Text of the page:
Welcome to the second edition of the HuskieWire.com Q&A.
Every Thursday, I'll answer your NIU and MAC-related questions right here. Do you have a question about NIU or the MAC? E-mail your questions to me at email@example.com and I'll answer them next Thursday.
Here are this week's questions and answers:
Ed asked: Great job in covering the Huskies. I really appreciate your efforts. How close is NIU in having the [Yordon] Center paid off? I'm hoping that they would be able to start to work on the IPF soon followed by rebuilding the West Side including a new press box, skyboxes, loge suites, etc. Does the athletic department have any time table for completion of these items?
John Sahly: Ed, thank you for your questions. My general understanding is that NIU is basically down to paying for all of the things you don't first think about when it comes to a new facility, things like chairs, desks, etc., and that the hope was that by early next year it would be all done. I don't know the answer to this, but how many chairs do you think are in the Yordon Center? That adds up when you think about it.
As for your wish list of an indoor practice facility, followed by rebuilding the West side including a news press box, skyboxes, loge suites...why stop there? These projects are all years down the road. The indoor practice facility would be first, but donations aren't there right now.
Ed: I really like what some of the other MAC teams have done with their stadiums and facilities, especially Akron's new stadium. It seems we tend to lag behind in this area. What are your thoughts and can facilities like this ever come to NIU?
JS: I think facilities like that will eventually come to NIU, but it takes time and lots of big donations. NIU doesn't have those right now so far as I know, otherwise they would be announcing plans for an IPF. As far as lagging behind, yeah I think NIU is a little behind in general when it comes to the rest of the MAC on facilities. The Yordon Center obviously is the jewel of NIU, but it is one of the few schools without an indoor facility. But in terms of doing something about it, well, how much do you have in your checkbook, Ed?
Randy asked: You are doing a great job covering the Huskies! Does the NCAA allow coaches to comment on how recruiting is going in general?
JS: Randy, coaches can speak in generalities on recruiting, though they usually don't like to do so on game week because it takes away from time spent talking about the opponent or how their team is performing. I'm glad you asked this question, though. It is an NCAA violation for a coach to talk about a potential recruit by name.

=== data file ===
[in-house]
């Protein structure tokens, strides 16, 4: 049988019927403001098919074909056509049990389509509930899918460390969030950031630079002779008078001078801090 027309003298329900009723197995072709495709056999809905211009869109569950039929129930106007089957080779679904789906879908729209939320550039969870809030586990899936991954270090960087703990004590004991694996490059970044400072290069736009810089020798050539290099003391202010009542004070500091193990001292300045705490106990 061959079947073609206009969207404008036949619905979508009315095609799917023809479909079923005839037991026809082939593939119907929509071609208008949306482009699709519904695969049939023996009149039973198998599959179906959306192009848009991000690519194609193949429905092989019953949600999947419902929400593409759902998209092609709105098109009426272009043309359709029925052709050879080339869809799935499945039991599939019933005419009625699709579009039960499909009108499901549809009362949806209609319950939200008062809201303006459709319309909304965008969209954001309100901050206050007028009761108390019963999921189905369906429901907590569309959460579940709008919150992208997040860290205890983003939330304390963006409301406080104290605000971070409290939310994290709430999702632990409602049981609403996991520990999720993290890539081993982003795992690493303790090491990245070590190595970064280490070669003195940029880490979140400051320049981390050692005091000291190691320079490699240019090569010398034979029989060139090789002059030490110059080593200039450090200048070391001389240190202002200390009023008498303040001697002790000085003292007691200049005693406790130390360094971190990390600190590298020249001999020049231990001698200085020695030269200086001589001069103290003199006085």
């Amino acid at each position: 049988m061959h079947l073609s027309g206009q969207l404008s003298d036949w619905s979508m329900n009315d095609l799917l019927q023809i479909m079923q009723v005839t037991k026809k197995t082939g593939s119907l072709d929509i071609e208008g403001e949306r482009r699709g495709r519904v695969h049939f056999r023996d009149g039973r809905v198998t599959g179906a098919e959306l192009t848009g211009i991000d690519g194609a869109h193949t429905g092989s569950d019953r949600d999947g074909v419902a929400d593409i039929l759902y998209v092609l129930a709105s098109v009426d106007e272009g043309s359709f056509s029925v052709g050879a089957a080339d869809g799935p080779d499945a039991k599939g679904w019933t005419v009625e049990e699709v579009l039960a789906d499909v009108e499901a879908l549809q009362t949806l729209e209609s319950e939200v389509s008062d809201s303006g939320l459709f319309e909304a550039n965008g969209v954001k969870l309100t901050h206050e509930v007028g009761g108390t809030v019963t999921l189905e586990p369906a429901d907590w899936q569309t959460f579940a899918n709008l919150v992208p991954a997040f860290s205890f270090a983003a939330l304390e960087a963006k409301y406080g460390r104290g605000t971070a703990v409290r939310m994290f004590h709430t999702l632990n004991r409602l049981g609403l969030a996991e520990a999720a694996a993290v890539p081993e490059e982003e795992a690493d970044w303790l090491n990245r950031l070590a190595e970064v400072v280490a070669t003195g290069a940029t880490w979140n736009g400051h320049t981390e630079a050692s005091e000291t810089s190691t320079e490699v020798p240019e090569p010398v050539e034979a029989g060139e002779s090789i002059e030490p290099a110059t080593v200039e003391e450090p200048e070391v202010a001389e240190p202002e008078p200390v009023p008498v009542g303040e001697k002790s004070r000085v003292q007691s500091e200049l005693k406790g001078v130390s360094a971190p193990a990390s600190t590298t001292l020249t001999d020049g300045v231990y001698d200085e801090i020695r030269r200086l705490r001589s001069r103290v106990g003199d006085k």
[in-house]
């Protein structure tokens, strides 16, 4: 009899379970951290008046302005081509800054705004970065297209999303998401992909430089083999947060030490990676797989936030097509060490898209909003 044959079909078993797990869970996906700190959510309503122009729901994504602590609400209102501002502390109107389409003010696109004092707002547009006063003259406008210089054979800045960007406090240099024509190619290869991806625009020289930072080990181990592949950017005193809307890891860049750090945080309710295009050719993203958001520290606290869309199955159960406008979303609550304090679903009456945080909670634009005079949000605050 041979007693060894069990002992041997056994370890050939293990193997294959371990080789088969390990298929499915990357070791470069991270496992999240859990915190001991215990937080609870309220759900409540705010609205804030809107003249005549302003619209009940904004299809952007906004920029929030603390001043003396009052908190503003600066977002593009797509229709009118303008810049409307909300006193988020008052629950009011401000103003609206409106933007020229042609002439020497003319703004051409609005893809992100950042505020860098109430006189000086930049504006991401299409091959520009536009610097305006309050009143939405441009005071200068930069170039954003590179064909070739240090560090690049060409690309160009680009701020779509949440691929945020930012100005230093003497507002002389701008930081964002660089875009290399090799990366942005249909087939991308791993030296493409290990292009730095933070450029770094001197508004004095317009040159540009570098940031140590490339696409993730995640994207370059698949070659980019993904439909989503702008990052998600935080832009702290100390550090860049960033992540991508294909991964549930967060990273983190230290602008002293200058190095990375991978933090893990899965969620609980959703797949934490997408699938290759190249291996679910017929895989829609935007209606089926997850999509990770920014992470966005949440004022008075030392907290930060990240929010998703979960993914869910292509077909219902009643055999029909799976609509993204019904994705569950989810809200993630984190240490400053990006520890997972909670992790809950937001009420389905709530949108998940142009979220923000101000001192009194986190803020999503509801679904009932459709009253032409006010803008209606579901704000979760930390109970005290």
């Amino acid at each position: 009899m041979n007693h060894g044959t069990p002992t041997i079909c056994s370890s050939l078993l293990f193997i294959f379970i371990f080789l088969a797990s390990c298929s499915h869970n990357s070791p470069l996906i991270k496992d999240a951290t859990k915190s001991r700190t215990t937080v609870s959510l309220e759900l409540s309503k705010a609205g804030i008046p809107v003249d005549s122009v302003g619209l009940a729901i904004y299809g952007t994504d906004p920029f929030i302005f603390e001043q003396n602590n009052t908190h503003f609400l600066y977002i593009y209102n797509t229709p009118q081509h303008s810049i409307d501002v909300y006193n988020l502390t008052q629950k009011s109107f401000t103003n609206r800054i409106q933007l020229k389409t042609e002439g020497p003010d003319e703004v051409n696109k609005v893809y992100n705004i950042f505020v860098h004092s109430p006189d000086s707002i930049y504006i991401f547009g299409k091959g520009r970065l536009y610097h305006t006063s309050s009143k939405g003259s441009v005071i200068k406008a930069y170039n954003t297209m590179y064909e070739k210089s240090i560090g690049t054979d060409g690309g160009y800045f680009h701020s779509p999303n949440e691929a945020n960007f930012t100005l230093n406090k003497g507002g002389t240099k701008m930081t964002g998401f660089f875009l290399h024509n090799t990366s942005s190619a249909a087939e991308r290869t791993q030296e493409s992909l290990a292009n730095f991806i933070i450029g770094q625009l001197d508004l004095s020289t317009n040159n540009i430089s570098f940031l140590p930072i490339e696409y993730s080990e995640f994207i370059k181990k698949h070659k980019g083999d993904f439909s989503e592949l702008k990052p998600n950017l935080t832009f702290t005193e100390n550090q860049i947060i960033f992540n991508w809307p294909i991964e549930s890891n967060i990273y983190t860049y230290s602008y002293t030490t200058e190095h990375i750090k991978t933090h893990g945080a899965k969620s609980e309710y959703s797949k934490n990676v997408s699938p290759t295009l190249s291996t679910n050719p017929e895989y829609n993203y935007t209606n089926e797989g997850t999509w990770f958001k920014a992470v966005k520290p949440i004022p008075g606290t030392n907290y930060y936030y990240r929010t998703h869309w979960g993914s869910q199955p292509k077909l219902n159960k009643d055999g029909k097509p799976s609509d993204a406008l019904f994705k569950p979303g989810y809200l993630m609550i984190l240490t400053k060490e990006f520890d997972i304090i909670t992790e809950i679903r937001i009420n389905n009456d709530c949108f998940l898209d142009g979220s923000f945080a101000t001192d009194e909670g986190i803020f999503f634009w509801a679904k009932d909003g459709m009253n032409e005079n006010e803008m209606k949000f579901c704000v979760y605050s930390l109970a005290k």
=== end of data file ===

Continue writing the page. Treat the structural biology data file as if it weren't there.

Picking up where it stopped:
Randy: Other MAC schools have filled or nearly filled their 2010 classes. NIU has not. Is NIU doing OK?
JS: At last check, Rivals.com and Scout.com have NIU with two commits for the 2010 class, LB Mike Hellams out of Bolingbrook and defensive back Jeff Garrett out of Indianapolis. And in the bizarre world that is recruiting rankings, Hellams is listed is a two-star recruit on Scout and a three-star recruit on Rivals while Garrett has two stars on Rivals and three stars on Scout. Yay for recruiting rankings!
The philosophy seems to be that Kill and his staff aren't going to go out and swallow up a bunch of early recruits. Is it smart to wait and find out more about a kid? Is it dumb because fewer kids are left? You can make arguments for both sides, I think.
In the last recruiting class, if memory serves, a majority of the class committed around January, and I think that includes wideouts Martel Moore and Perez Ashford. Anybody want to say they should have picked up two Chicago-area receivers in September just because Central Michigan had 20 commits at that time? Teams don't work like that. They focus on what they've targeted. They don't go after a kid just because other teams are going after the same kid. They try and find a kid that fits their system, and with this coaching staff, that's a longer process than some other teams.